New book: Crossing the Finish Line: Completing College at America’s Public Universities, By William G. Bowen *58, Matthew M. Chingos, and Michael S. McPherson (Princeton University Press)
The authors: Bowen, who served as Princeton’s president from 1972 to 1988, is president emeritus of the Andrew W. Mellon Foundation. Chingos is a Ph.D. student at Harvard University, and McPherson, a former president of Macalester College, is president of the Spencer Foundation.
The thesis: Fewer than 60 percent of students who enter American four-year colleges graduate. Crossing the Finish Line looks at 21 flagship public universities and four statewide systems of public higher education to explore why this is happening and what can be done. The authors found, among other things, that minority students and students from poor families have markedly lower graduation rates and that financial aid has a significant impact on student retention.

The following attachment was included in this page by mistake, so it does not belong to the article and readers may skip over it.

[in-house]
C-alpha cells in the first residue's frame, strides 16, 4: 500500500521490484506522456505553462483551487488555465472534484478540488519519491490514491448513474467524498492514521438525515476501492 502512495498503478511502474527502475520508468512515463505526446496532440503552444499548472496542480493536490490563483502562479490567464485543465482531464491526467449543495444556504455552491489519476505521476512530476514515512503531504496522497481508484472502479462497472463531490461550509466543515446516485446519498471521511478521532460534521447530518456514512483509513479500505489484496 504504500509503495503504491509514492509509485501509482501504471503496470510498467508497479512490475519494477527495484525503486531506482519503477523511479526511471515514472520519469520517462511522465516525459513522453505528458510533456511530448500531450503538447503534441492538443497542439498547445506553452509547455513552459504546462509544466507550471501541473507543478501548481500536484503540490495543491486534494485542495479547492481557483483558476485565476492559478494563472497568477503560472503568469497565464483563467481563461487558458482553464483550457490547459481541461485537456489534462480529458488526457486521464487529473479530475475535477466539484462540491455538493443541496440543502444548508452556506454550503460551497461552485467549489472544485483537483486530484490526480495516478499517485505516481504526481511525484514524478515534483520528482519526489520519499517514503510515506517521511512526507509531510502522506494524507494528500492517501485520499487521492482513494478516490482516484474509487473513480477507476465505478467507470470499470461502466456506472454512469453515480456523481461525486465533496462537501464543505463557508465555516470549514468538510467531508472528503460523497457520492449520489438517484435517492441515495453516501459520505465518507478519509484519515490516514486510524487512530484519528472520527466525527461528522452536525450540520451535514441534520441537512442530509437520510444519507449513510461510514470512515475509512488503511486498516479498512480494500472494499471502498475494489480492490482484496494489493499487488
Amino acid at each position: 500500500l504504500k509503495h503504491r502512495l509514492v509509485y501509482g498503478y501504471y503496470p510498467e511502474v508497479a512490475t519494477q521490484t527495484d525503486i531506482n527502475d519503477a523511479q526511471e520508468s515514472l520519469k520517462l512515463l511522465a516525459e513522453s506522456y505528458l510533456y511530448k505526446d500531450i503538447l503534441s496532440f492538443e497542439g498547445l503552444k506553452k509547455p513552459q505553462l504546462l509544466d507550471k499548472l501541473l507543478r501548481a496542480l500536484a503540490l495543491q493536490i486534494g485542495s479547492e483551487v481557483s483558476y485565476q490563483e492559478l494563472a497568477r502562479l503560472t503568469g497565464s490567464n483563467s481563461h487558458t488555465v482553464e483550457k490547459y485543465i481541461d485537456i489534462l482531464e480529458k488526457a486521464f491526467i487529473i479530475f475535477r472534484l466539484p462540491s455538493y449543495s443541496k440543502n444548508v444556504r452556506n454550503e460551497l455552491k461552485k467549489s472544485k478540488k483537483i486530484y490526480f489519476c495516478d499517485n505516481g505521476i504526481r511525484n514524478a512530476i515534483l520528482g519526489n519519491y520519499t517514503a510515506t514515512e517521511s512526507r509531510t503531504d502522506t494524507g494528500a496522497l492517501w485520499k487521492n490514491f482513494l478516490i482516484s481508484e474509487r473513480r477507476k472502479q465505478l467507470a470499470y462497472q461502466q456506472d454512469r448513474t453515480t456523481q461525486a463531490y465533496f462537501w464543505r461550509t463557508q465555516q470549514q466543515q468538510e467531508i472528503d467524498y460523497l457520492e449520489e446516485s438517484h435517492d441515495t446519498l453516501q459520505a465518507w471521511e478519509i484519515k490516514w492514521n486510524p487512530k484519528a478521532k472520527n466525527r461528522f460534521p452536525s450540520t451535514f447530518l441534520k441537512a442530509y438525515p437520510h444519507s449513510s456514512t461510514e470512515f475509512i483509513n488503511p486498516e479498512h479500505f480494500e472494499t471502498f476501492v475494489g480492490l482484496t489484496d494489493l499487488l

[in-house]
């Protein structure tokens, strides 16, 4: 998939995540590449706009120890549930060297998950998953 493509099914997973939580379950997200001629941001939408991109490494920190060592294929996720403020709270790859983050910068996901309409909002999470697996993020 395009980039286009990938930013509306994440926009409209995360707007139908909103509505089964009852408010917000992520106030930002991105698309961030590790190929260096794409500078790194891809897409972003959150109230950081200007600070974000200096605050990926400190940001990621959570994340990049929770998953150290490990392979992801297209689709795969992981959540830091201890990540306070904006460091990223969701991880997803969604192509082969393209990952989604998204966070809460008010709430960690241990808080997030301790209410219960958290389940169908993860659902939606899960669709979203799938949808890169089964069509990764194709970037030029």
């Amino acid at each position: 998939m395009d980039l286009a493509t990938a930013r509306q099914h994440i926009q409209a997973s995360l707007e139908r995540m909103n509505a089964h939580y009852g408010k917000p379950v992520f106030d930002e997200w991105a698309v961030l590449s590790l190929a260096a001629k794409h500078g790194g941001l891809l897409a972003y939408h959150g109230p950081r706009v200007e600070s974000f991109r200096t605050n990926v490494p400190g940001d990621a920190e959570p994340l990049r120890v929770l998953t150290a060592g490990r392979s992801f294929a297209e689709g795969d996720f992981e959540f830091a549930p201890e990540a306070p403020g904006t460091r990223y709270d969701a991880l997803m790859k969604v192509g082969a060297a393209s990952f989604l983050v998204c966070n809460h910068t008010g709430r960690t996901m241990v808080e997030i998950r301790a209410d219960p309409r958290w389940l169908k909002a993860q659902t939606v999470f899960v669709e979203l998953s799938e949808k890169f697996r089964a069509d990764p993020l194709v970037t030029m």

Opening lines: “The subject of this book — educational attainment in the United States — could hardly be more timely. Academics, framers of public policy, and journalists are united in bemoaning the failure of the United States in recent years to continue building the human capital it needs to satisfy economic, social, and political needs.”
Reviews: In Science magazine, reviewers Richard C. Atkinson and Saul Geiser called the book “the most comprehensive look yet possible at the determinants of graduation rates — and what might be done to improve them.” David Leonhardt of The New York Times added that “[f]or all the book’s alarming statistics, its message is ultimately uplifting — or at least invigorating. . . . Crossing the Finish Line makes it clear that we can do better.”
On the Web: Watch a video interview with Bowen, from Princeton University Press.
(Photo courtesy Princeton University Press)